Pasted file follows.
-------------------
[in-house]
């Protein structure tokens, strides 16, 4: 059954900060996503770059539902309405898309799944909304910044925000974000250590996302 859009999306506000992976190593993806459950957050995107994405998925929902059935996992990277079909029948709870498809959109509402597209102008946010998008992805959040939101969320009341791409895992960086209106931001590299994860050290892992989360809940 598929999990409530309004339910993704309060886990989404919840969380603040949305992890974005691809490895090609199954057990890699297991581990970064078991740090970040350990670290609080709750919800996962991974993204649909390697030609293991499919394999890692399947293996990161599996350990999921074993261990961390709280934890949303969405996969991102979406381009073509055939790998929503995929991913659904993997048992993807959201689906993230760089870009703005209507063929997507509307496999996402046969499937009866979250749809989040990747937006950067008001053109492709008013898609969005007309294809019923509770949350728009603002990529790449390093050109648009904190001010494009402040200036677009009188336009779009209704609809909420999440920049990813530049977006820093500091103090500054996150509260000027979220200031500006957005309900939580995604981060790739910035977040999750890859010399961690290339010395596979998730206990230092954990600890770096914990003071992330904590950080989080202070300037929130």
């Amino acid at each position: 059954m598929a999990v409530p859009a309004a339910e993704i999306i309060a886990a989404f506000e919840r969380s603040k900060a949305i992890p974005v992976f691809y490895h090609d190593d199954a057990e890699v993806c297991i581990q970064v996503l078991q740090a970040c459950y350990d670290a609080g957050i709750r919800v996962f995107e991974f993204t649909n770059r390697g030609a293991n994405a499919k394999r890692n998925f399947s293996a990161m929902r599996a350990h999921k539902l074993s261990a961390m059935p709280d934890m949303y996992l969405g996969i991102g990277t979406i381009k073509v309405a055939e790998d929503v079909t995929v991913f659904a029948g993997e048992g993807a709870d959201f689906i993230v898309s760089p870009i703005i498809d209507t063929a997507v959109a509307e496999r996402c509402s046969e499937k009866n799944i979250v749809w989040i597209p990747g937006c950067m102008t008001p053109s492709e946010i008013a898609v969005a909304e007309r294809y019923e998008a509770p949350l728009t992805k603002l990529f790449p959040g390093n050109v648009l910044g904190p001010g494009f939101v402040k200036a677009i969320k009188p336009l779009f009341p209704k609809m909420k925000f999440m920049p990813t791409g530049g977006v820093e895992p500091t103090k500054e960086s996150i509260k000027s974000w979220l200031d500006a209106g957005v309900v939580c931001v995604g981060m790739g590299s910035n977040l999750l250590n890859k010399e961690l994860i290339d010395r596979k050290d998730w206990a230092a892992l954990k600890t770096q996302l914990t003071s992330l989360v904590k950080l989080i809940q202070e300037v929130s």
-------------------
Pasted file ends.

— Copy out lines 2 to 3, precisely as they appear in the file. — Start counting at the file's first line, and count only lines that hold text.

């Protein structure tokens, strides 16, 4: 059954900060996503770059539902309405898309799944909304910044925000974000250590996302 859009999306506000992976190593993806459950957050995107994405998925929902059935996992990277079909029948709870498809959109509402597209102008946010998008992805959040939101969320009341791409895992960086209106931001590299994860050290892992989360809940 598929999990409530309004339910993704309060886990989404919840969380603040949305992890974005691809490895090609199954057990890699297991581990970064078991740090970040350990670290609080709750919800996962991974993204649909390697030609293991499919394999890692399947293996990161599996350990999921074993261990961390709280934890949303969405996969991102979406381009073509055939790998929503995929991913659904993997048992993807959201689906993230760089870009703005209507063929997507509307496999996402046969499937009866979250749809989040990747937006950067008001053109492709008013898609969005007309294809019923509770949350728009603002990529790449390093050109648009904190001010494009402040200036677009009188336009779009209704609809909420999440920049990813530049977006820093500091103090500054996150509260000027979220200031500006957005309900939580995604981060790739910035977040999750890859010399961690290339010395596979998730206990230092954990600890770096914990003071992330904590950080989080202070300037929130």
């Amino acid at each position: 059954m598929a999990v409530p859009a309004a339910e993704i999306i309060a886990a989404f506000e919840r969380s603040k900060a949305i992890p974005v992976f691809y490895h090609d190593d199954a057990e890699v993806c297991i581990q970064v996503l078991q740090a970040c459950y350990d670290a609080g957050i709750r919800v996962f995107e991974f993204t649909n770059r390697g030609a293991n994405a499919k394999r890692n998925f399947s293996a990161m929902r599996a350990h999921k539902l074993s261990a961390m059935p709280d934890m949303y996992l969405g996969i991102g990277t979406i381009k073509v309405a055939e790998d929503v079909t995929v991913f659904a029948g993997e048992g993807a709870d959201f689906i993230v898309s760089p870009i703005i498809d209507t063929a997507v959109a509307e496999r996402c509402s046969e499937k009866n799944i979250v749809w989040i597209p990747g937006c950067m102008t008001p053109s492709e946010i008013a898609v969005a909304e007309r294809y019923e998008a509770p949350l728009t992805k603002l990529f790449p959040g390093n050109v648009l910044g904190p001010g494009f939101v402040k200036a677009i969320k009188p336009l779009f009341p209704k609809m909420k925000f999440m920049p990813t791409g530049g977006v820093e895992p500091t103090k500054e960086s996150i509260k000027s974000w979220l200031d500006a209106g957005v309900v939580c931001v995604g981060m790739g590299s910035n977040l999750l250590n890859k010399e961690l994860i290339d010395r596979k050290d998730w206990a230092a892992l954990k600890t770096q996302l914990t003071s992330l989360v904590k950080l989080i809940q202070e300037v929130s």